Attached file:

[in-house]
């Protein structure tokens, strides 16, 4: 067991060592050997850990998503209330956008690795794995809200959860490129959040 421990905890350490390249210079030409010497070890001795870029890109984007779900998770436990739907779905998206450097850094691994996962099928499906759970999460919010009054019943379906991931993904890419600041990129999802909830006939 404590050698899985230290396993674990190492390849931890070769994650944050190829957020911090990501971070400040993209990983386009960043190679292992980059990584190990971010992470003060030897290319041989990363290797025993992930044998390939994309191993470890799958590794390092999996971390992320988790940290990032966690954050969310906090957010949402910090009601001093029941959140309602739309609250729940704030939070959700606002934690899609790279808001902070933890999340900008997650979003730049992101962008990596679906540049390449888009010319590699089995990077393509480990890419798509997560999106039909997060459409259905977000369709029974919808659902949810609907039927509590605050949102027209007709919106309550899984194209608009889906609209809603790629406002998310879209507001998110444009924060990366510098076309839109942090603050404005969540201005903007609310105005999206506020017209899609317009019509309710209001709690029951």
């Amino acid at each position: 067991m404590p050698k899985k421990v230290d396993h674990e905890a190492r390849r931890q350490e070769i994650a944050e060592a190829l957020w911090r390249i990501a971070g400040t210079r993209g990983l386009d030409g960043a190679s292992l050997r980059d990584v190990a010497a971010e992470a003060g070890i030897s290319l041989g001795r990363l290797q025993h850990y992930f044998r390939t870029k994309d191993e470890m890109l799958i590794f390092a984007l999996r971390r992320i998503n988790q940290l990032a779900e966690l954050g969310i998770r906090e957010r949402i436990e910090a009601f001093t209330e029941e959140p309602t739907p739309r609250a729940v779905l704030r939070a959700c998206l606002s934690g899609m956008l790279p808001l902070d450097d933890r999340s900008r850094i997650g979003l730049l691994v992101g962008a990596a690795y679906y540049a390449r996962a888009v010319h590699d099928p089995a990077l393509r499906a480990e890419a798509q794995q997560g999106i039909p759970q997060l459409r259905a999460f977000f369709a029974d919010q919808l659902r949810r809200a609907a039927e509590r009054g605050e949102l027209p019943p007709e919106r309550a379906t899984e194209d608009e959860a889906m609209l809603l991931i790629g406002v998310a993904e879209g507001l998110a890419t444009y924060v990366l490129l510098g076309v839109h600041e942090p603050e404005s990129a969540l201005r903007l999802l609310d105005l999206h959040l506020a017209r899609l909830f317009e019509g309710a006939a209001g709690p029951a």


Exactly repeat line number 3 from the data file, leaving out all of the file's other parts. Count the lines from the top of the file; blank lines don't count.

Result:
């Amino acid at each position: 067991m404590p050698k899985k421990v230290d396993h674990e905890a190492r390849r931890q350490e070769i994650a944050e060592a190829l957020w911090r390249i990501a971070g400040t210079r993209g990983l386009d030409g960043a190679s292992l050997r980059d990584v190990a010497a971010e992470a003060g070890i030897s290319l041989g001795r990363l290797q025993h850990y992930f044998r390939t870029k994309d191993e470890m890109l799958i590794f390092a984007l999996r971390r992320i998503n988790q940290l990032a779900e966690l954050g969310i998770r906090e957010r949402i436990e910090a009601f001093t209330e029941e959140p309602t739907p739309r609250a729940v779905l704030r939070a959700c998206l606002s934690g899609m956008l790279p808001l902070d450097d933890r999340s900008r850094i997650g979003l730049l691994v992101g962008a990596a690795y679906y540049a390449r996962a888009v010319h590699d099928p089995a990077l393509r499906a480990e890419a798509q794995q997560g999106i039909p759970q997060l459409r259905a999460f977000f369709a029974d919010q919808l659902r949810r809200a609907a039927e509590r009054g605050e949102l027209p019943p007709e919106r309550a379906t899984e194209d608009e959860a889906m609209l809603l991931i790629g406002v998310a993904e879209g507001l998110a890419t444009y924060v990366l490129l510098g076309v839109h600041e942090p603050e404005s990129a969540l201005r903007l999802l609310d105005l999206h959040l506020a017209r899609l909830f317009e019509g309710a006939a209001g709690p029951a």